A Look Ahead at 2014 - Augmented RealityGeneral
A Look Ahead at 2014 - Augmented Reality
The calendar may have just rolled over to October, but 2014 will be here before you know it. We decided to take a look at the current state of retail, and spot trends that will flourish in 2014. What we ended up with is a series of posts that will run through October, and maybe a couple in November. To kick off the series we will take a look at augmented reality. There is a lot to talk about for this topic, so we split it up into two posts.
First up is Google Glass, the wearable device that does just about everything your smart phone can do without hands. In today’s world many people enter stores knowing exactly what they want, and the Glass device plays right into this. Using GPS (and possibly WiFi) the device knows when the wearer enters a store and pulls up their shopping list automatically, but it doesn't stop there. The device also displays the layout of the store and automatically maps the shortest distance from item to item. Now I can keep going on and on about the capabilities of this device, but I figured I would let this video do the talking (things get interesting around 1:35):
So, what effect will this have on retail besides making shoppers more efficient? This is the device that stores with omni-channel strategies have been waiting for. Your omni-channel plan most likely consists of placing tablets throughout your store so people can shop online or check reviews easier. As the video showed, though, this device can recognize what different items are and checks them off of the persons list. If it can do this, why can’t it also pull up customer reviews and the “people who bought this also bought…” lists that are so vital to online sales. This device has the potential to be a great success, or a massive failure. Either way it will make 2014 an interesting year.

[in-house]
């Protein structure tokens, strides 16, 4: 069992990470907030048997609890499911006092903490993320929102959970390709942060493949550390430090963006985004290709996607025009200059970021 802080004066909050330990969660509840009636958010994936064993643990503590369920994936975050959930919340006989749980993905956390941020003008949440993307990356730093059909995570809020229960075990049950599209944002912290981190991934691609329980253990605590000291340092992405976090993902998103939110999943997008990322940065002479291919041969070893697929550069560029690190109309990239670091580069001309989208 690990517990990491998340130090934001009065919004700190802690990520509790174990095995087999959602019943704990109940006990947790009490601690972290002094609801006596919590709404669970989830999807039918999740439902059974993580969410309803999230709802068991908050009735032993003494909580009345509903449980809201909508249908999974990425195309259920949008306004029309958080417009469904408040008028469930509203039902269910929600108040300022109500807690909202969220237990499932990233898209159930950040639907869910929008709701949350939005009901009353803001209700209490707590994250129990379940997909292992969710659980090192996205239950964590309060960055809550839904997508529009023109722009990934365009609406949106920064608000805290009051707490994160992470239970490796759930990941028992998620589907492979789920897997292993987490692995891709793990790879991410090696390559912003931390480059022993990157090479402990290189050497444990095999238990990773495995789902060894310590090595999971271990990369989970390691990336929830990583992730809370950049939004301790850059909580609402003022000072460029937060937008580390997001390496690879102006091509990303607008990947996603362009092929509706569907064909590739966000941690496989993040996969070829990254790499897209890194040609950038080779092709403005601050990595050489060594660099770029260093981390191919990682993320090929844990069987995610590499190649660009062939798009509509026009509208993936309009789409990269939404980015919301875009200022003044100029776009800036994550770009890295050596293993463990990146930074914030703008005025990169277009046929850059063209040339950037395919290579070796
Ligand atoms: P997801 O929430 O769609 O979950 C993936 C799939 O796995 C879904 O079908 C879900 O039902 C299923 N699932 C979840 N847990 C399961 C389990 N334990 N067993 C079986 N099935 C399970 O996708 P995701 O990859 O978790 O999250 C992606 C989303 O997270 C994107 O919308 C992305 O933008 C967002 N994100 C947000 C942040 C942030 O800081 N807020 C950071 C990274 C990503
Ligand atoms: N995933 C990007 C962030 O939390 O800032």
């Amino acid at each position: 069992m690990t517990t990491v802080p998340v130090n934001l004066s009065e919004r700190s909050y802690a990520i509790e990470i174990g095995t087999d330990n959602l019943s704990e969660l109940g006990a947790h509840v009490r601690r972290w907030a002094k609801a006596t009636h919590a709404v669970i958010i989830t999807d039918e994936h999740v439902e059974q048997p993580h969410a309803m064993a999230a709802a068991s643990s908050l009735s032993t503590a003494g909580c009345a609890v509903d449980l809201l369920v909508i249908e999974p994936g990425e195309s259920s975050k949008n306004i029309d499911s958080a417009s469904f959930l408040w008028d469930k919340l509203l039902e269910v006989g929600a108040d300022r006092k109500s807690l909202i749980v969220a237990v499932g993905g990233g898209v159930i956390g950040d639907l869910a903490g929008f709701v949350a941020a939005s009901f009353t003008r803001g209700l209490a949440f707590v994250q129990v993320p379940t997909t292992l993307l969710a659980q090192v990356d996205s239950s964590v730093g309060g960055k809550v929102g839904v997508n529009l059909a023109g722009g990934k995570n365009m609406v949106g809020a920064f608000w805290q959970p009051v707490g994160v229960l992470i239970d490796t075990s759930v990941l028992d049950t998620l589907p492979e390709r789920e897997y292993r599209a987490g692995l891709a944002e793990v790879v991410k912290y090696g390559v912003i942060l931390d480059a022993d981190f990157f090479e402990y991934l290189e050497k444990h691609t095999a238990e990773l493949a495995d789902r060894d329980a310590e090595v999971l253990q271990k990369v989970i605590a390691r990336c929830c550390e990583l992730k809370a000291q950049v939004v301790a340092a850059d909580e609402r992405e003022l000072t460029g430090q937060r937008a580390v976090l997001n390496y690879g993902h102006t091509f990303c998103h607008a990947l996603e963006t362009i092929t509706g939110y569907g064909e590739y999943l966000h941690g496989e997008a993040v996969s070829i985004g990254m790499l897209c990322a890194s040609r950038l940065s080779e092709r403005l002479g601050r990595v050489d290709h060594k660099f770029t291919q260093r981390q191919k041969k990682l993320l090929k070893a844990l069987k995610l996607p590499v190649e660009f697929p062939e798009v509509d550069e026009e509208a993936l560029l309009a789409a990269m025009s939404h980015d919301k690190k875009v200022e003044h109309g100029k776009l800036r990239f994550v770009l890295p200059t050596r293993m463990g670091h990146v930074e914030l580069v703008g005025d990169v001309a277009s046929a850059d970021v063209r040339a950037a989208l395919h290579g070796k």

As the Glass device brings online shopping benefits to stores, new software is bringing in-store benefits to the web. One program, for example, utilizes a computer’s webcam along with their own database to accurately measure a person’s body to ensure a perfect fit, something that is nearly impossible to do online. Another program allows users to upload a few images. Using these images the system not only suggests what sizes will fit best, but also makes the shopper the “model” on the website. This way they can see how things will look on them without the need to go in-store.
The effects of this type of software on retail are very similar to the effects of Google Glass. In a world where omni-channel strategies are taking hold, the goal is to make the in-store and online experience as similar as possible. Giving shoppers the assurance that what they buy online will actually fit (not to mention the ability to see what it looks like on) is huge, and will be a big step forward for retail. As online shopping continues to grow 2014 will be the year where augmented reality helps many retailers step up their game.
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